As vaccinations continue successfully across the U.S., a return to normalcy begins to look more realistic. However, many of those who have bee…
We have tips on how not to lose your marbles, even when your kids are creating them. Buzz60’s Chloe Hurst has the story!
Watching one of the first days of UConn women's basketball practice, former Georgia men's basketball coach Mark Fox couldn't help but be transported back to the '70s. More specifically, he was taken back to a commercial that aired where two men in suits are talking when one says, "My broker is E.F. Hutton, and E.F. Hutton says ... " At the mere mention of Hutton's name, the room is immediately ...
I never had to cross the border by risking my life in the desert or jumping over “La Bestia,” the Mexican “Death Train” many Central Americans use to get to the U.S. to seek a better life. But I know that being an immigrant — even when you don’t experience desperate situations — is difficult and complicated. The news in recent days has made me angry, sad, and frustrated — and I know I’m not alone. I’m outraged by the sounds, images, and videos pouring across social media and on the news detailing the experiences of more than 2,300 children who have been separated from their parents at the southern United States border. And our kids are paying attention, too.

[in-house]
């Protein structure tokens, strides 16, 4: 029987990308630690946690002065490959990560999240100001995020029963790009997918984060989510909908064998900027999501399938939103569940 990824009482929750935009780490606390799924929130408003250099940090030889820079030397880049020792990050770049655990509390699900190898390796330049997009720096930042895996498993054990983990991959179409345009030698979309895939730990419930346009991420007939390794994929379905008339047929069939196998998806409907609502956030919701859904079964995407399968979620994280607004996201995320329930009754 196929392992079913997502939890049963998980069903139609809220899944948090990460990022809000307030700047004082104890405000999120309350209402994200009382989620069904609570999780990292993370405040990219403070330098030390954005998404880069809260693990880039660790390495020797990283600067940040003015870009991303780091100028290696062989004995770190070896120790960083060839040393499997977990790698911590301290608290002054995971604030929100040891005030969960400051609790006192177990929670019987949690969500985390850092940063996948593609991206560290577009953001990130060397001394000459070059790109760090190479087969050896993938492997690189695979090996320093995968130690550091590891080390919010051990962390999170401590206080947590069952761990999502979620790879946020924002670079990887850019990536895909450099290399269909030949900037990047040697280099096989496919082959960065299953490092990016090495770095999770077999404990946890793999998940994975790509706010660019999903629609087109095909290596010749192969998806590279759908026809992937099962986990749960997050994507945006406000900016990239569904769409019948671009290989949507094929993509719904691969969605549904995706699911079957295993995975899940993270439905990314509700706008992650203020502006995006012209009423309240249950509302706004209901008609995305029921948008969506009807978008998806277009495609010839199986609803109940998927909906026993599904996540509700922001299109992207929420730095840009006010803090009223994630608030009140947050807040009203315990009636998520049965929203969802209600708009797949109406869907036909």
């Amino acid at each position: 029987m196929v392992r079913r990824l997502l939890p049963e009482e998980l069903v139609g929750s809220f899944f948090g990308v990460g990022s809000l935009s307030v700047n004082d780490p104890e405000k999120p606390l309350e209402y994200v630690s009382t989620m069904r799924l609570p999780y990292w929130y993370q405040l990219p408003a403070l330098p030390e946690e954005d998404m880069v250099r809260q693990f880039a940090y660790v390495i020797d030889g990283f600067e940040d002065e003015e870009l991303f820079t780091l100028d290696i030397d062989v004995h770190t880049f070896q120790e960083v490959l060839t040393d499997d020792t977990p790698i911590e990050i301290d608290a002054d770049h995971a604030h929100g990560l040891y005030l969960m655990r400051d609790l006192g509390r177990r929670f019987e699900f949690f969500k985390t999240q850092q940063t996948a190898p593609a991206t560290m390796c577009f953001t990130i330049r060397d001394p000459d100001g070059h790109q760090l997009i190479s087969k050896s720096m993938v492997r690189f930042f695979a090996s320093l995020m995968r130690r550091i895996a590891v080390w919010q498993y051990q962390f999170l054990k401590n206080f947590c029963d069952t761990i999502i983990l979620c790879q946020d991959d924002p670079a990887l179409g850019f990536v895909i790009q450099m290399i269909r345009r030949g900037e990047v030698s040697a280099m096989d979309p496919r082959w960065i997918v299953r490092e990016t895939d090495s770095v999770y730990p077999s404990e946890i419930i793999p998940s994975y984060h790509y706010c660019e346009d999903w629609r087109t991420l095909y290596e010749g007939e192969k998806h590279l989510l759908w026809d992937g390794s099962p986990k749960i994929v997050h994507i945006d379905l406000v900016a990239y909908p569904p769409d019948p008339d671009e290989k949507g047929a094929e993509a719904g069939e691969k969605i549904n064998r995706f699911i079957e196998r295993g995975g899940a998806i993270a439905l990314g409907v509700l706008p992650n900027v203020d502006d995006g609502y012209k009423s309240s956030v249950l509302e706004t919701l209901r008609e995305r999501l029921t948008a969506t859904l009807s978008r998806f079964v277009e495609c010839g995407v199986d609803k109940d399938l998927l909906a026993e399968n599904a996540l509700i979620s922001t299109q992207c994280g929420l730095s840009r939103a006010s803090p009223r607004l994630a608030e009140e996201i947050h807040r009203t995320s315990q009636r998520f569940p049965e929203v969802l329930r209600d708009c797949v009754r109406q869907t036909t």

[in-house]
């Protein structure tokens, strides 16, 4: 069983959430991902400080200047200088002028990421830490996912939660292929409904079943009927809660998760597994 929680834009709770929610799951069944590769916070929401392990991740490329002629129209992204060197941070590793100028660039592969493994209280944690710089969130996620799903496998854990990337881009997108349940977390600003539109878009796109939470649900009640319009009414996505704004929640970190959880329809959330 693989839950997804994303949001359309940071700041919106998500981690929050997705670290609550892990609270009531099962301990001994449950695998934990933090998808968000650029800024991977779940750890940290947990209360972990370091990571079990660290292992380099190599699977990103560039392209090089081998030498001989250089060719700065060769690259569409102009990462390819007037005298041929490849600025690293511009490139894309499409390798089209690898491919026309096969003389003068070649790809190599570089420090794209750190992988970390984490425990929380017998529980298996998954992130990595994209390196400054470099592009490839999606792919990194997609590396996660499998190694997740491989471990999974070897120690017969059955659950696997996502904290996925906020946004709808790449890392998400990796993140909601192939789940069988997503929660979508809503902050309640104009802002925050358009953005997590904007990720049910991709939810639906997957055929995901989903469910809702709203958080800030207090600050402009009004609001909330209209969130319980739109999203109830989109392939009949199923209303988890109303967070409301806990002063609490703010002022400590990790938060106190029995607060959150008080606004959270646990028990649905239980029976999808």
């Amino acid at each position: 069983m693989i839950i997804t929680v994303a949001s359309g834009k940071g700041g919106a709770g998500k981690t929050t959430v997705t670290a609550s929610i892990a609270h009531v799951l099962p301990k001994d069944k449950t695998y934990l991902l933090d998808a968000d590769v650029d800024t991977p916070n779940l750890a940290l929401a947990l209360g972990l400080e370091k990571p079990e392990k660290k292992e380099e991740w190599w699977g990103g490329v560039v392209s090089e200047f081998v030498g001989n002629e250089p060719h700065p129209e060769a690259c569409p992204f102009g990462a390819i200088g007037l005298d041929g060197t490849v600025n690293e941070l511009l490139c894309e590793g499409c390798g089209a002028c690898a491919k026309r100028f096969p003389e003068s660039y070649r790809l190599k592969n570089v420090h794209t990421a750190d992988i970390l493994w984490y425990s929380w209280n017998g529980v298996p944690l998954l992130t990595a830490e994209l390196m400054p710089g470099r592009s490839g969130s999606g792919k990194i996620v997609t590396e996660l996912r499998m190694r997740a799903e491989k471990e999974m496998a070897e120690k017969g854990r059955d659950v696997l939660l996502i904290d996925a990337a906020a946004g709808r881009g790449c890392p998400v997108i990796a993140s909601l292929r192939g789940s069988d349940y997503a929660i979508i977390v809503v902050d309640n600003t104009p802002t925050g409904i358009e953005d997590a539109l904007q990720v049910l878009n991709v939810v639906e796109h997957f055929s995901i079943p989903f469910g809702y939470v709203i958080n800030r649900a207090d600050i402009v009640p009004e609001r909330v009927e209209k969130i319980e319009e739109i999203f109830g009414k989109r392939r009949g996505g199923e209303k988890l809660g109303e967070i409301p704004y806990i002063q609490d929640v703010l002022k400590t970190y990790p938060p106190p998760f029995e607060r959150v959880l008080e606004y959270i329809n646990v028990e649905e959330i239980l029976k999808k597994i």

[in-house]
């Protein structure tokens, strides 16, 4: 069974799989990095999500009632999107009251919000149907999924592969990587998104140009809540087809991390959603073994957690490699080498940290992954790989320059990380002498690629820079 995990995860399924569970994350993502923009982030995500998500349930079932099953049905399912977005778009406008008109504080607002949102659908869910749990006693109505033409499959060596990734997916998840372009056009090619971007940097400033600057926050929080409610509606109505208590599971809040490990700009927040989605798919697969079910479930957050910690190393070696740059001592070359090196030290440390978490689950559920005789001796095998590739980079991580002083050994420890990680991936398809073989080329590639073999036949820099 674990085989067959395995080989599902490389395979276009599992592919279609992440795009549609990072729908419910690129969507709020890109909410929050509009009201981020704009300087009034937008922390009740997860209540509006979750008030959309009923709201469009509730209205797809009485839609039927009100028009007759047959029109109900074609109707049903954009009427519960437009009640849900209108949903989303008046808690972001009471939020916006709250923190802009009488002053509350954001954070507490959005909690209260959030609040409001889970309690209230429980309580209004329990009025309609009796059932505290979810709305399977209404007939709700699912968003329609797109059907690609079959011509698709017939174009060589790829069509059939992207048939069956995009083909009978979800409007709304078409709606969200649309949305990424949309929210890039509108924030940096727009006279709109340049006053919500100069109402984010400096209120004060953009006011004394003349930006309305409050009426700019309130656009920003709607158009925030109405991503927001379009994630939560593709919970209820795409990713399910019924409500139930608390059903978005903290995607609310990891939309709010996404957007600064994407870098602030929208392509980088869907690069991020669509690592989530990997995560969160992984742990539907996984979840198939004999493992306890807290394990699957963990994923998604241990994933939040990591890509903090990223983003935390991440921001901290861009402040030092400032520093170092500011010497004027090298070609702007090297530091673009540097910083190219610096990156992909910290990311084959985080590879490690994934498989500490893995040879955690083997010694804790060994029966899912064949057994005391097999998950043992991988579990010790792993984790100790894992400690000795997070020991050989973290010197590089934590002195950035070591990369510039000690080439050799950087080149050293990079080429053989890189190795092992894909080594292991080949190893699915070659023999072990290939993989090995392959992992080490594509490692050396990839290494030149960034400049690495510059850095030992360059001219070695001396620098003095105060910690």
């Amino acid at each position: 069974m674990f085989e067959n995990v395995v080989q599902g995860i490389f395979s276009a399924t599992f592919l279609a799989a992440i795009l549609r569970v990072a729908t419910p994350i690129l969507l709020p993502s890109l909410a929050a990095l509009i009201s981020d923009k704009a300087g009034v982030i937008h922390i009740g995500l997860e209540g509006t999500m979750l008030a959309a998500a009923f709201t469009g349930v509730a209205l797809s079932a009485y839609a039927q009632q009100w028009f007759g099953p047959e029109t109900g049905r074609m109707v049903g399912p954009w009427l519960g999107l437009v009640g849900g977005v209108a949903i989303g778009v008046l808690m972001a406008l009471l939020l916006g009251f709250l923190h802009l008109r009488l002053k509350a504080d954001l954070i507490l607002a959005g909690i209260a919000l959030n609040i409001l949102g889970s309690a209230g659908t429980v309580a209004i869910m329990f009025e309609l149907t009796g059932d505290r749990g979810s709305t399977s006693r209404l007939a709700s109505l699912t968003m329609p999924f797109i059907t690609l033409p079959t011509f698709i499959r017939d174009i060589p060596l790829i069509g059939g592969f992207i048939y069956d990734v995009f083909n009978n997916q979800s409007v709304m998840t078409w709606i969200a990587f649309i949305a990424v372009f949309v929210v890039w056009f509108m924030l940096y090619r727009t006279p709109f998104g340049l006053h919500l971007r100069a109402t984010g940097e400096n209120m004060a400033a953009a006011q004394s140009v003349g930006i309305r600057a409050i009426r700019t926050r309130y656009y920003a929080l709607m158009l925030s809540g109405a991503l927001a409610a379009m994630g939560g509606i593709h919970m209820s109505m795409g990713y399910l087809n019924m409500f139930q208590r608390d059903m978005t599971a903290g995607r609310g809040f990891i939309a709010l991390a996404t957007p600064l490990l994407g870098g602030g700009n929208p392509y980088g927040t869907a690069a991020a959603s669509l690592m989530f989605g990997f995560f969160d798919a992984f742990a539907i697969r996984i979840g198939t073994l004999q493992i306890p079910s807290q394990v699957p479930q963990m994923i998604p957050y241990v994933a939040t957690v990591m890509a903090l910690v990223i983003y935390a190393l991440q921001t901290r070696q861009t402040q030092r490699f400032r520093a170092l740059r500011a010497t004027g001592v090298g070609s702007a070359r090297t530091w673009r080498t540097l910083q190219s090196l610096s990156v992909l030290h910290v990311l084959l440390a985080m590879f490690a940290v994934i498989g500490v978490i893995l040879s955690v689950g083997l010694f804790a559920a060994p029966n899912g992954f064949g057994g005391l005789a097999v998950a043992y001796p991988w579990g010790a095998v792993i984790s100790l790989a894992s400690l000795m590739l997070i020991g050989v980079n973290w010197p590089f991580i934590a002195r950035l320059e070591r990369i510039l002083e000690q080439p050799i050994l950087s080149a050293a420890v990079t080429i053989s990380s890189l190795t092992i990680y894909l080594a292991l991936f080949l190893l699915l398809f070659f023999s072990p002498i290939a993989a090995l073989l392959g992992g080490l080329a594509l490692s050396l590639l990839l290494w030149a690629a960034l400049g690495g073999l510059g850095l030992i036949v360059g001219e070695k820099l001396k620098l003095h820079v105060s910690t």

Our house is a head full of curlies. Wonderful, kinky, coil-y curls (except my husband — the addition of our two curly-headed tots has caused the subtraction of most of the hair on top of his head).
Boring guy, Jovan Dewitt.
Boring guy, Jovan Dewitt.
One of the toughest jobs of parenting is talking to your kids about difficult subjects. It’s hard enough to explain when Mr. Teddy Bear gets eaten by the washing machine. Or how their bike got stolen at school. It feels impossible to put into words the really big issues, such as violence, racism, drugs, and other weighty topics. But in the age of cell phone notifications, streaming video, and 24-hour news coverage — when even little kids are exposed to serious stories — it’s important to face this challenge head-on. Addressing the tough stuff makes your kids feel safer, strengthens your bond, and teaches them about the world. And when you show them how to gather and interpret information, ask questions, and cross-check sources, they become critical thinkers. It’s always sad to confront the issues the world hasn’t been able to solve. But by investing our kids with knowledge, compassion, and strong character, we can give them all the tools they need to make things better.